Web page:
As systems, products, and processes are changing faster now than ever before, a key challenge for organizations is ensuring that the targets required for success in various jobs keep up with these changes. In short, what made an individual successful in a job or role in the past may not be what makes the individual successful in the present—or in the future.
Create a Decentralized Selection System
As the human resources function continues to evolve, some internal HR staffs are becoming leaner while outsourcing is growing more prevalent. Accordingly, ownership of the selection process is falling more to hiring managers and recruiters. HR departments, therefore, must continually try to balance control over the hiring system for reasons of consistency and legal defensibility, and distribution of selection tools to the end-users.
Adequately Skill Recruiters
Ensure that all people participating in the selection process have adequate knowledge of the tools they will be using such as tests, inventories and interview techniques. Logistical challenges and cost considerations have driven many organizations to employ multiple training delivery methods for such skilling. Some options to consider would be whether the training is administered through web-based, self-study or classroom options.
Use the right tools for the right result
Screening and testing tools help objectively evaluate large applicant pools, which helps the manager quickly and accurately identify the most qualified candidates for further consideration. Traditional tests such as psychometric tests and cognitive tests are now being replaced by more blended tests which encompass both personality as well as competency evaluations through a simple cost effective methodology yet provide a much wider evaluation. These tests may also be role specific for more accurate results. Examples of these are Career Batteries. It is also at this stage that the less complex quadrants of the Success Profile such as technical skills and experience need to be evaluated.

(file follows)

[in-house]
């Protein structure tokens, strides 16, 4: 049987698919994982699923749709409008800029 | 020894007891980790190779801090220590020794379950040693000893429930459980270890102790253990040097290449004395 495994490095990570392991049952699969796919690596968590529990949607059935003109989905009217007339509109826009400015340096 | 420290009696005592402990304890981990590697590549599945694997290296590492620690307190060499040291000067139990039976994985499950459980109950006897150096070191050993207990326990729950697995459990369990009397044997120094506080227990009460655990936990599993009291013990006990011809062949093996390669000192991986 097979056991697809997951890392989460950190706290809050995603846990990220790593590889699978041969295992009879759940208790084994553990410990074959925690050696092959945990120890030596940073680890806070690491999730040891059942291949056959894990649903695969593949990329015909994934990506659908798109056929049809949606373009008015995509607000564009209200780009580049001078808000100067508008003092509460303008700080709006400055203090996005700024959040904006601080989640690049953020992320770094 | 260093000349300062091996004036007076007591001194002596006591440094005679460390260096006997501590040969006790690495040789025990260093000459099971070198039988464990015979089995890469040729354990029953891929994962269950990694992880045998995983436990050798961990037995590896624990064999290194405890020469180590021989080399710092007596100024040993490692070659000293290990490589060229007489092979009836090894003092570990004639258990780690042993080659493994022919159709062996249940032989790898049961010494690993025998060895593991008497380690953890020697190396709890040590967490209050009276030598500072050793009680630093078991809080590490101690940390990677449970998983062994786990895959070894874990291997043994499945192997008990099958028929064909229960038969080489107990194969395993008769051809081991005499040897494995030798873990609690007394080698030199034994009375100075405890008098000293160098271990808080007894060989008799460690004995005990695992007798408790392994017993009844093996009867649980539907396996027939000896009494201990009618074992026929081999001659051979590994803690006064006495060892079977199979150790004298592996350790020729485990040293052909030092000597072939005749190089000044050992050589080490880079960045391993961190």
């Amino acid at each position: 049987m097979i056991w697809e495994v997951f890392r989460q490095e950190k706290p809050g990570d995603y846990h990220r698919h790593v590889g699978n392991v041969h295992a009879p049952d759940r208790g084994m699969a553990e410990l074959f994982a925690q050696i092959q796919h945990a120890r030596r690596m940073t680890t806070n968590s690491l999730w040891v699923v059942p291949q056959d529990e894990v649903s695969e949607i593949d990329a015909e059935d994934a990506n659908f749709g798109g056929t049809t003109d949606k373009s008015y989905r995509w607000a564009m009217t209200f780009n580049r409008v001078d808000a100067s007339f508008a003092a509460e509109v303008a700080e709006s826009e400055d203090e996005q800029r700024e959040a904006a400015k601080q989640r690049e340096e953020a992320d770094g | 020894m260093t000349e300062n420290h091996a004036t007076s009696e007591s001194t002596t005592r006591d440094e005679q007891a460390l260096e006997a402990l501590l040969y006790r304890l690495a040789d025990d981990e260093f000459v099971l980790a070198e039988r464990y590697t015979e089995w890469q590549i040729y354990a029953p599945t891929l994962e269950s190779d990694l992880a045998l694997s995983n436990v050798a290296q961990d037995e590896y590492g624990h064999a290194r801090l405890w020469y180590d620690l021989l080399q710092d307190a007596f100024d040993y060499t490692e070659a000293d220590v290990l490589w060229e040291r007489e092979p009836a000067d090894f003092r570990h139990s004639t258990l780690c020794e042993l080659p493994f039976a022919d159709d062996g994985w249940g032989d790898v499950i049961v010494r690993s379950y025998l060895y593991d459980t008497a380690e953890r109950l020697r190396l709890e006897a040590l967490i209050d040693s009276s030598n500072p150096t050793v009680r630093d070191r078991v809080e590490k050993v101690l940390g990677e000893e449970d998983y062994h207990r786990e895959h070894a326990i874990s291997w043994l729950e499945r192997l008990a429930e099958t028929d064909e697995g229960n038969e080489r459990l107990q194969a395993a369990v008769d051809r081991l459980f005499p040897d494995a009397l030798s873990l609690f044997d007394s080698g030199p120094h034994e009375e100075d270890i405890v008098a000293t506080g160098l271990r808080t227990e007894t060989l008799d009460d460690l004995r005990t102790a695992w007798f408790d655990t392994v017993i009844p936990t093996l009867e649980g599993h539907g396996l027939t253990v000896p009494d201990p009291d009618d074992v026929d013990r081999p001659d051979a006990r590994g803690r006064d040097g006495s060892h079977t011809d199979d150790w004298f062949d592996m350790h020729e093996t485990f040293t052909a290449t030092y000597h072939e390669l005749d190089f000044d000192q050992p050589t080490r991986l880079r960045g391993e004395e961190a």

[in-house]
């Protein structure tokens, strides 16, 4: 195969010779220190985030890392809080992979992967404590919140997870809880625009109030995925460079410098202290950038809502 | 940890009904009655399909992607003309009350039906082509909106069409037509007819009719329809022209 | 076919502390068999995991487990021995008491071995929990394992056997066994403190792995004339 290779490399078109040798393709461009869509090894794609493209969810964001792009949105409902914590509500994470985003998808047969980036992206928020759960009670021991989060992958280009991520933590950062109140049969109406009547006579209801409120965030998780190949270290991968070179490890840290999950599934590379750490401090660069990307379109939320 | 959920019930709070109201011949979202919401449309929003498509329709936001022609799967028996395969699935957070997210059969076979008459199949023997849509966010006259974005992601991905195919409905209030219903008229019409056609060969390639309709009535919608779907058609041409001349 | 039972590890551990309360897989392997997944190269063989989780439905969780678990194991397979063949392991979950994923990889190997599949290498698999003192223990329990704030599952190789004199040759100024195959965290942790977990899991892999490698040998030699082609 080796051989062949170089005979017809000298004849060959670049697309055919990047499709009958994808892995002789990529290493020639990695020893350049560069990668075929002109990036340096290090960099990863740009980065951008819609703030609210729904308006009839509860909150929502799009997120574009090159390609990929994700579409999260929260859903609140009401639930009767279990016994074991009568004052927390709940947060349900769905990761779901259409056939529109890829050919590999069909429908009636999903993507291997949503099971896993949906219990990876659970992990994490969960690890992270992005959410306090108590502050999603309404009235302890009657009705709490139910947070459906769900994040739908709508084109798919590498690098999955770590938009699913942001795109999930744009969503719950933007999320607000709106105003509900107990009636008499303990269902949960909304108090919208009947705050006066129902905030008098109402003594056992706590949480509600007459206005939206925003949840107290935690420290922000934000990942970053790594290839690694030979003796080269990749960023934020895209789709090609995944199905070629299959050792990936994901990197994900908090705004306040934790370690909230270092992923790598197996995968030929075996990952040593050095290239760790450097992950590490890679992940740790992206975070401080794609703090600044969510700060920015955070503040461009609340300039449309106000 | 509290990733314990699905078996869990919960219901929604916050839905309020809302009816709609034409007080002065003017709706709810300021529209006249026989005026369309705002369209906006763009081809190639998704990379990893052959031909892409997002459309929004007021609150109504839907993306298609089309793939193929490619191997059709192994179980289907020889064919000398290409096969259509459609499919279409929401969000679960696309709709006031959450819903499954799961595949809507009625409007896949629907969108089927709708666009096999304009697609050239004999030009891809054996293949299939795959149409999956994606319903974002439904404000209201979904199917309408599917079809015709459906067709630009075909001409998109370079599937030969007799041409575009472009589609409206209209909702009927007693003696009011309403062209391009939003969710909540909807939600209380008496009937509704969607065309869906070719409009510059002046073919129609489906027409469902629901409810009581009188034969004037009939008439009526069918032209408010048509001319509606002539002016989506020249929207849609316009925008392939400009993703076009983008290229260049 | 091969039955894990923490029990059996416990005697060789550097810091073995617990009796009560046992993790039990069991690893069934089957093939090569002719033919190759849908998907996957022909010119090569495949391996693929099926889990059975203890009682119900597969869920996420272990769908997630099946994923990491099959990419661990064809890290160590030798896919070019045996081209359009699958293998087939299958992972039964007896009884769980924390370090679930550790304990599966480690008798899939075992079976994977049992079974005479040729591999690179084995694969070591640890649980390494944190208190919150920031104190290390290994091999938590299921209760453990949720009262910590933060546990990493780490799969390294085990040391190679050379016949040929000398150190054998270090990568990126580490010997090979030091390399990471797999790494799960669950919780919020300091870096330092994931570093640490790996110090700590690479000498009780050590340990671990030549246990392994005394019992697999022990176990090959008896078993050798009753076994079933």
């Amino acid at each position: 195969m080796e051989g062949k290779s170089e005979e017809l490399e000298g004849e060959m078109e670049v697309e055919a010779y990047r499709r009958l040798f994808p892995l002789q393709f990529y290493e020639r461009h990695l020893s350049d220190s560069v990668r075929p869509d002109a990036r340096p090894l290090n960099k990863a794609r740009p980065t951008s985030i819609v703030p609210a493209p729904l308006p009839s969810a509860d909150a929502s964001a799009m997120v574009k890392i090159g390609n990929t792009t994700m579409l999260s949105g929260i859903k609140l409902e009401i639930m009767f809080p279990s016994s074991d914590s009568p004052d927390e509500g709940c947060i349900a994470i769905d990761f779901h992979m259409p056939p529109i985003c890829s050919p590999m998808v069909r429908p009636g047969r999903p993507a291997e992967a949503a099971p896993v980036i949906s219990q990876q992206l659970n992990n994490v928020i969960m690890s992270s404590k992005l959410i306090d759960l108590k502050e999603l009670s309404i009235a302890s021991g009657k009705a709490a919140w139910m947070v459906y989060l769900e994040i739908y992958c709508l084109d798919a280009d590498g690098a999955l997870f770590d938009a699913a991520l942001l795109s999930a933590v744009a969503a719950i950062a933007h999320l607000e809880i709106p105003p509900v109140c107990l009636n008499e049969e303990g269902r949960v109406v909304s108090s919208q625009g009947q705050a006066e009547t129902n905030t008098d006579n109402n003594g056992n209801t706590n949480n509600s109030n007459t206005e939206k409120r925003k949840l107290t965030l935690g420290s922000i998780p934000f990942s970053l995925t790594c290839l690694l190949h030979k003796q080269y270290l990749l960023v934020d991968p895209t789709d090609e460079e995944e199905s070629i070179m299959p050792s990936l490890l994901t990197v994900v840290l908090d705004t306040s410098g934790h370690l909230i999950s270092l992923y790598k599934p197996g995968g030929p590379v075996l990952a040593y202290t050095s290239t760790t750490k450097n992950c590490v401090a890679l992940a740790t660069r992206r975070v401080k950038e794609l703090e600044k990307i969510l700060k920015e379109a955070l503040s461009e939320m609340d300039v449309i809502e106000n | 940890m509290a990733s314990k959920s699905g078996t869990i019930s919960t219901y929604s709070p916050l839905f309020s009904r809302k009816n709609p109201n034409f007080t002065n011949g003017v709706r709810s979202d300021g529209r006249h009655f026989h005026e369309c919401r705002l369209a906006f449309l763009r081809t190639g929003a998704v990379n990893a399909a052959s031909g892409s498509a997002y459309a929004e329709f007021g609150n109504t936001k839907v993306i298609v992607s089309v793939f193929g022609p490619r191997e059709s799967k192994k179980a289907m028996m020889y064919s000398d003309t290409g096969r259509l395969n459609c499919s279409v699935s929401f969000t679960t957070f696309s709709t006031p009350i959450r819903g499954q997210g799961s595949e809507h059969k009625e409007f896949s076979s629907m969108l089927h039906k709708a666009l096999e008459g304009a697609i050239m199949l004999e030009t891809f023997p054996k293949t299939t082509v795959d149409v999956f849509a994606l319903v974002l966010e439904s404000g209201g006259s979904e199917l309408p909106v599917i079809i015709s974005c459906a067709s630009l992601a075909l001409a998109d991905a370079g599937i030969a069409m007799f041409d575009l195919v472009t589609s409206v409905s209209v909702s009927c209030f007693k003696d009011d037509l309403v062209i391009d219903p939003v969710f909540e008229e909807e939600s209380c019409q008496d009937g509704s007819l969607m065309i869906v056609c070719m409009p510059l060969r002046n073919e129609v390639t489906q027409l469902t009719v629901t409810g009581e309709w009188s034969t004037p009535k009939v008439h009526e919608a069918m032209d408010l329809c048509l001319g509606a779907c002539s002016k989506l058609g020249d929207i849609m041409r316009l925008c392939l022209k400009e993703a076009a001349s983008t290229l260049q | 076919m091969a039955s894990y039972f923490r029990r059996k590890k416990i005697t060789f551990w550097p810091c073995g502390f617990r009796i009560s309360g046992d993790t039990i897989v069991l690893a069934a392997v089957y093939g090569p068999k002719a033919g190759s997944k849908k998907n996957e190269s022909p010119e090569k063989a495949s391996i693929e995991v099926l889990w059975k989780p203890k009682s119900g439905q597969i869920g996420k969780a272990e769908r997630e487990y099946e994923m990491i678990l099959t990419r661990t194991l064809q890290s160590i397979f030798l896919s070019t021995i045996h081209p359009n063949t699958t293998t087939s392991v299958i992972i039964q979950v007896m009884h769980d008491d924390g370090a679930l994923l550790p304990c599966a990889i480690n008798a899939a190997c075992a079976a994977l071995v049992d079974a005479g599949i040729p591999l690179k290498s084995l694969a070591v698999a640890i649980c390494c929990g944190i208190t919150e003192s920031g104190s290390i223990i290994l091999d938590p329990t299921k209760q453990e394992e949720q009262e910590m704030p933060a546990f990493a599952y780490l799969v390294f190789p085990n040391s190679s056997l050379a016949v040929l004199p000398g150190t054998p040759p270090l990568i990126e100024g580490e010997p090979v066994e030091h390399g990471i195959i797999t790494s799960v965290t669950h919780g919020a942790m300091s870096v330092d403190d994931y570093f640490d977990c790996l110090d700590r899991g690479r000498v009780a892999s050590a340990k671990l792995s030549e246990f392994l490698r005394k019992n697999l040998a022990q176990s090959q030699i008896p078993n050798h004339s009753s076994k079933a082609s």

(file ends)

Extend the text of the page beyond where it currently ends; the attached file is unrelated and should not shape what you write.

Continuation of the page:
Once this is done, they may be progressed to behaviourally-based, in-depth phases such as behavioural interviews, simulations and assessments. These may be applied differently for different roles depending on the criticality of the decision as well as the size of the role and other such parameters.
The results speak for themselves
Below two different examples from a well known Talent Management Consulting firm that shows the direct bottom line impact of good talent acquisition practices:
One Fortune 500 Telecommunications Company increased their closing rates by 69% by shifting to sales roles to a more consultative approach. They realised they needed sales representatives who could sit down with customers, understand their Internet, cable, and phone needs, and then recommend customized service options to meet those needs. The company used a blended Competency and Personality test to support the hiring process. The research found that compared to those scoring low, high scorers: Had 69% higher close rates, made 21% more sales calls, performed 15-29% higher on sales goal achievement and attained 8% higher customer satisfaction ratings.
Another example, a company that became one of the largest national financial institutions thanks to its emphasis on making clients feel special, delivering value, and building strong relationships. They wanted to find call center agents with a commitment to satisfying their customers’ financial needs and who would be satisfied and stay in their jobs. The company used a specialised Customer Service Career Battery. The research found that high scorers were: 144% more likely to excel at customer focus, 216% more likely to effectively manage work, 177% more likely to have strong communication skills, 90% more likely to be highly satisfied with their jobs and 36% more likely to have a faster ramp-up speed.